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Where Does Orthodoxy Live?

The last Tuesday of the month is the monthly meeting of the Twin Cities Chesterton Society at the University Club in St. Paul. Last night we discussed what Twin Cities Chestertonian Steve Miller (no, not that Steve Miller) calls the "trunk" of Chesterton's writings, from which all of his other books and essays find their roots.

The crowd was large, including a number of Evangelical Protestants, some of whom were surprised that even Orthodoxy is viewed by Catholics as a specifically Catholic book, and not just a book of "mere Christianity." Of course, what's remarkable about the book is that it can be read as "mere Christianity," as I did when I read it the first time. But the more one reads it, the more one realizes that Chesterton is already pointing to the Catholic Church, as when he declares in the chapter titled "Authority and the Adventurer":

"Those countries in Europe which are still influenced by priests, are exactly the countries where there is still singing and dancing and coloured dresses and art in the open air. Catholic doctrine and discipline may be walls; but they are the walls of a playground. Christianity is the only frame which has preserved the pleasure of Paganism." (145 in the Doubleday Image Edition)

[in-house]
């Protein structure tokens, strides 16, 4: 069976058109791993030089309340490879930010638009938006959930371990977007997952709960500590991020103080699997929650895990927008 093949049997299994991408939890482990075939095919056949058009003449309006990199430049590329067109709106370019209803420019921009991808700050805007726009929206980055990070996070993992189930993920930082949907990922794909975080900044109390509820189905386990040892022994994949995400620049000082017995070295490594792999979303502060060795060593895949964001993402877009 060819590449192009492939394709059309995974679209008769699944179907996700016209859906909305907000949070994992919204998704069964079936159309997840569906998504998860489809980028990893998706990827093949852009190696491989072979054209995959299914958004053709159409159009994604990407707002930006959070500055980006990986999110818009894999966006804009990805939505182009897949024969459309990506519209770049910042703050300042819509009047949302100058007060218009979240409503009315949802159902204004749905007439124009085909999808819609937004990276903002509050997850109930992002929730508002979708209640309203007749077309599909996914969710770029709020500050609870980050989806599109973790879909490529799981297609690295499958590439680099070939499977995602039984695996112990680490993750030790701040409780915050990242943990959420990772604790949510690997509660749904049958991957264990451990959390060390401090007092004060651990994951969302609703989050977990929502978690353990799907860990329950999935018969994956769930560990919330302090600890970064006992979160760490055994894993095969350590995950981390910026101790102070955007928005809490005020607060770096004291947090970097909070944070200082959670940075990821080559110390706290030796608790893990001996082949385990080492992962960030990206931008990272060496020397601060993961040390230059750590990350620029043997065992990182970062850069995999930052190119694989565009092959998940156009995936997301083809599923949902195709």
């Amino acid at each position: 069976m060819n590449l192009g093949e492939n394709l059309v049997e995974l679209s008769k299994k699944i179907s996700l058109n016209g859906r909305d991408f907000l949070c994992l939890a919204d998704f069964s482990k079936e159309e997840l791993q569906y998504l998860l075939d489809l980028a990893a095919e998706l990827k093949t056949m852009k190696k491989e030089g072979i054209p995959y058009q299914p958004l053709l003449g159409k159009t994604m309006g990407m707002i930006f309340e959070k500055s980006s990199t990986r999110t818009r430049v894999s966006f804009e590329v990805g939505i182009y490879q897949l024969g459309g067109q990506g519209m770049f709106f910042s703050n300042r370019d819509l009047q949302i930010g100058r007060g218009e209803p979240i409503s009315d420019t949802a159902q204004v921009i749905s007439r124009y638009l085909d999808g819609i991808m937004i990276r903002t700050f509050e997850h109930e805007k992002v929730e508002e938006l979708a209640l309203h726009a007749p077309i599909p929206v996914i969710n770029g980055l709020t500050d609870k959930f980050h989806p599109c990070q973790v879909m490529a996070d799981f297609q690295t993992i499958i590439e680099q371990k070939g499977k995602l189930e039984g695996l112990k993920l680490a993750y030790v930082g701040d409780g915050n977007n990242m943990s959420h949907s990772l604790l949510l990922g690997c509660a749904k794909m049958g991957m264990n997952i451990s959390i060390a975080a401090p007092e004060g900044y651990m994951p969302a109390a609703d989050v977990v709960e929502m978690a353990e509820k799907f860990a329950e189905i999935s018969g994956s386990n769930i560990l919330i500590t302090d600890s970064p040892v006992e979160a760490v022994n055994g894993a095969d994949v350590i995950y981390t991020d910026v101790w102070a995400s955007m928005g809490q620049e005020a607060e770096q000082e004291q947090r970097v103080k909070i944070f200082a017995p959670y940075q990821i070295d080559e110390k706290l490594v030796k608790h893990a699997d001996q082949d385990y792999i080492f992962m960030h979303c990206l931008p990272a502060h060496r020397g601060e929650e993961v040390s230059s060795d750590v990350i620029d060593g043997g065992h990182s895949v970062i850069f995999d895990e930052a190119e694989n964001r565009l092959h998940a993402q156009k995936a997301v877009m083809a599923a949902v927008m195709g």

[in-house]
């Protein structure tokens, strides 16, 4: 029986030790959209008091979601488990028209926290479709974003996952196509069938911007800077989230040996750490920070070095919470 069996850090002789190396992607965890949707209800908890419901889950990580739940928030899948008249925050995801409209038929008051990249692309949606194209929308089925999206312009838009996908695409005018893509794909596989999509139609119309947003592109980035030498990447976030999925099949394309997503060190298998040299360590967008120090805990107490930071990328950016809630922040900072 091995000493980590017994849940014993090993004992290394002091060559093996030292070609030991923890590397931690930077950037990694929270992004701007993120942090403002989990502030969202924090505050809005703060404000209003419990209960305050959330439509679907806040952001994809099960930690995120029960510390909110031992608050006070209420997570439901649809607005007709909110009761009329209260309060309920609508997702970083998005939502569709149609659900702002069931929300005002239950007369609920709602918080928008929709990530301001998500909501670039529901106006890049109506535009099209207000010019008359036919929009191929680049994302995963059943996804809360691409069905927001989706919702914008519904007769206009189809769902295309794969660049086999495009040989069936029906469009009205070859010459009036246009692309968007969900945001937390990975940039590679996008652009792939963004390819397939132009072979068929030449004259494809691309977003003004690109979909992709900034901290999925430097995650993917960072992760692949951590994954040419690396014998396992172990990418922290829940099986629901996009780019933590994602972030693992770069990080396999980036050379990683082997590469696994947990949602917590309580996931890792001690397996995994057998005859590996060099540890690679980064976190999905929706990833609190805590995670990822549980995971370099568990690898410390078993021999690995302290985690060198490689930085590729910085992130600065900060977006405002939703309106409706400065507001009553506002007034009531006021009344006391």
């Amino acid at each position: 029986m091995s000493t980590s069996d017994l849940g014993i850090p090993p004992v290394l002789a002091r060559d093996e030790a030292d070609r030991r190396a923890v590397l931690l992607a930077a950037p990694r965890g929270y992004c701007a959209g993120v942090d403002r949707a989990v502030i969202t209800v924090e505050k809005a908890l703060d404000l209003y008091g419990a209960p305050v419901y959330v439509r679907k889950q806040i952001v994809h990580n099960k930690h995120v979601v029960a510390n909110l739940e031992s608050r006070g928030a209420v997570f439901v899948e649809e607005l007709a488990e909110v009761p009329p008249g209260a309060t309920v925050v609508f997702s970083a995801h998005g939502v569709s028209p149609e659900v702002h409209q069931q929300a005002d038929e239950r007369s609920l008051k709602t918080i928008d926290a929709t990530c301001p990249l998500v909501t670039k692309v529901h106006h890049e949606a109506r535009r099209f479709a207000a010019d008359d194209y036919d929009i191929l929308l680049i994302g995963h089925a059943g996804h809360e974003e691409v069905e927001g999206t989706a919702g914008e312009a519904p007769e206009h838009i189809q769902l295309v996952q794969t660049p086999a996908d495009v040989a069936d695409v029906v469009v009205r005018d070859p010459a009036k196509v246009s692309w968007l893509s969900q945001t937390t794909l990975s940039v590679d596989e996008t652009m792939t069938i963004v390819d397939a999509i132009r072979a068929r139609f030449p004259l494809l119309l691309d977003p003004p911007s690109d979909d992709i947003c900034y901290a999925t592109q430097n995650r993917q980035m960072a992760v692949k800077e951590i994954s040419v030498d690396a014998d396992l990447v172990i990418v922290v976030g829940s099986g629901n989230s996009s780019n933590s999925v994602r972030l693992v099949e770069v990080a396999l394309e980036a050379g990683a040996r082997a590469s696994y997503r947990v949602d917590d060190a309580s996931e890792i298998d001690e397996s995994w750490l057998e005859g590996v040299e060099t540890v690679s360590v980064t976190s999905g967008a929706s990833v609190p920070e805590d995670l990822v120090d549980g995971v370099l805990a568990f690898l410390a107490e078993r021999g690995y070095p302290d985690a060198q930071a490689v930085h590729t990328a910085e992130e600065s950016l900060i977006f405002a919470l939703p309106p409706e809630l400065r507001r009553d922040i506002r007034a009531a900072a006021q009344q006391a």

Notice that "Christianity" is pictured here as synonymous with Catholic Europe and not Anglican England. An older nun tried to argue against the evidence that Chesterton's reference to the Catholic Church was to the Church of England. (She belongs, not surprisingly, to an order of nuns that is fast disappearing.) Chesterton may not say outright that the Authority that regulates the Apostles' Creed is the Roman Catholic Church (and it would be 14 years before he was received into the Church), but his hints are very clear. Christianity is a set of ideas, but it is more than that. It is a body with an authority given by Christ himself.

It's tough for liberal Catholics and Evangelical Protestants to hear, but Orthodoxy has a home, and it's postmaster general is John Paul II.


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